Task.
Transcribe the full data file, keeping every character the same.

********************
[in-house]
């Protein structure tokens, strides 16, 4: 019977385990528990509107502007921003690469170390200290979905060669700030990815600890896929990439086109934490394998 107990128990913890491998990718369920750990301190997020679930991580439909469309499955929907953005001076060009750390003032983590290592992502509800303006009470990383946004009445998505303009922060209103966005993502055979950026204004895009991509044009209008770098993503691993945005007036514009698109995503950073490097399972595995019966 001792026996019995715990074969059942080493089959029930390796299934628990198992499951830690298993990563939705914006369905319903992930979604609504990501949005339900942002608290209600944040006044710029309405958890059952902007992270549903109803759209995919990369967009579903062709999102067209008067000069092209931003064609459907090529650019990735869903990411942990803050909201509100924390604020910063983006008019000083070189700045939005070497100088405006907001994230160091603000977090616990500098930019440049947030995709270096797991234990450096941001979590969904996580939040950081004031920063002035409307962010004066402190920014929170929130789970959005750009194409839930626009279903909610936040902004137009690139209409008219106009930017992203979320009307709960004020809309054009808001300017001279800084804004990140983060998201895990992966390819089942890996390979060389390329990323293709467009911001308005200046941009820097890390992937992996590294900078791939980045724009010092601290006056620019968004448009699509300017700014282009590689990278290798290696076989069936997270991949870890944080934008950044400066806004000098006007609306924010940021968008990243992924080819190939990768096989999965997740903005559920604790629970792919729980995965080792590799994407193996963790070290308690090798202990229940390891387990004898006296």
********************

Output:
[in-house]
């Protein structure tokens, strides 16, 4: 019977385990528990509107502007921003690469170390200290979905060669700030990815600890896929990439086109934490394998 107990128990913890491998990718369920750990301190997020679930991580439909469309499955929907953005001076060009750390003032983590290592992502509800303006009470990383946004009445998505303009922060209103966005993502055979950026204004895009991509044009209008770098993503691993945005007036514009698109995503950073490097399972595995019966 001792026996019995715990074969059942080493089959029930390796299934628990198992499951830690298993990563939705914006369905319903992930979604609504990501949005339900942002608290209600944040006044710029309405958890059952902007992270549903109803759209995919990369967009579903062709999102067209008067000069092209931003064609459907090529650019990735869903990411942990803050909201509100924390604020910063983006008019000083070189700045939005070497100088405006907001994230160091603000977090616990500098930019440049947030995709270096797991234990450096941001979590969904996580939040950081004031920063002035409307962010004066402190920014929170929130789970959005750009194409839930626009279903909610936040902004137009690139209409008219106009930017992203979320009307709960004020809309054009808001300017001279800084804004990140983060998201895990992966390819089942890996390979060389390329990323293709467009911001308005200046941009820097890390992937992996590294900078791939980045724009010092601290006056620019968004448009699509300017700014282009590689990278290798290696076989069936997270991949870890944080934008950044400066806004000098006007609306924010940021968008990243992924080819190939990768096989999965997740903005559920604790629970792919729980995965080792590799994407193996963790070290308690090798202990229940390891387990004898006296």